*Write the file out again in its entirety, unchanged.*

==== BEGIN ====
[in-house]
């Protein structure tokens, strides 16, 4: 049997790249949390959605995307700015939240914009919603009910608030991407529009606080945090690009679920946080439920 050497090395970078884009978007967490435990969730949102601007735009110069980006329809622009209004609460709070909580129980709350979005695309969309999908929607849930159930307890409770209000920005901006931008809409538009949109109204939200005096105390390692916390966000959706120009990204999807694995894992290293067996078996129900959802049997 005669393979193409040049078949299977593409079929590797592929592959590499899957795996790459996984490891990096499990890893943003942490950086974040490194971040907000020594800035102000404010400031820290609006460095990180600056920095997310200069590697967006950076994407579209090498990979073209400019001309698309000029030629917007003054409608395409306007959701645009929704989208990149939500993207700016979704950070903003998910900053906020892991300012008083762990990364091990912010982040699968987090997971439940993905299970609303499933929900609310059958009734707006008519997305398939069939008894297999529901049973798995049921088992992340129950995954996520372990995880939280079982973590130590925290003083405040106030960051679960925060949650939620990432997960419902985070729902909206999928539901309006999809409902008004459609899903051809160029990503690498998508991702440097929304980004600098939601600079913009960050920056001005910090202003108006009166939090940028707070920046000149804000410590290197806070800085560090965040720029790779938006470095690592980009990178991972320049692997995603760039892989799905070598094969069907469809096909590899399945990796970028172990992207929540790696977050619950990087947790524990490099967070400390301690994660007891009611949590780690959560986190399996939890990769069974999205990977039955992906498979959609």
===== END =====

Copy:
[in-house]
């Protein structure tokens, strides 16, 4: 049997790249949390959605995307700015939240914009919603009910608030991407529009606080945090690009679920946080439920 050497090395970078884009978007967490435990969730949102601007735009110069980006329809622009209004609460709070909580129980709350979005695309969309999908929607849930159930307890409770209000920005901006931008809409538009949109109204939200005096105390390692916390966000959706120009990204999807694995894992290293067996078996129900959802049997 005669393979193409040049078949299977593409079929590797592929592959590499899957795996790459996984490891990096499990890893943003942490950086974040490194971040907000020594800035102000404010400031820290609006460095990180600056920095997310200069590697967006950076994407579209090498990979073209400019001309698309000029030629917007003054409608395409306007959701645009929704989208990149939500993207700016979704950070903003998910900053906020892991300012008083762990990364091990912010982040699968987090997971439940993905299970609303499933929900609310059958009734707006008519997305398939069939008894297999529901049973798995049921088992992340129950995954996520372990995880939280079982973590130590925290003083405040106030960051679960925060949650939620990432997960419902985070729902909206999928539901309006999809409902008004459609899903051809160029990503690498998508991702440097929304980004600098939601600079913009960050920056001005910090202003108006009166939090940028707070920046000149804000410590290197806070800085560090965040720029790779938006470095690592980009990178991972320049692997995603760039892989799905070598094969069907469809096909590899399945990796970028172990992207929540790696977050619950990087947790524990490099967070400390301690994660007891009611949590780690959560986190399996939890990769069974999205990977039955992906498979959609």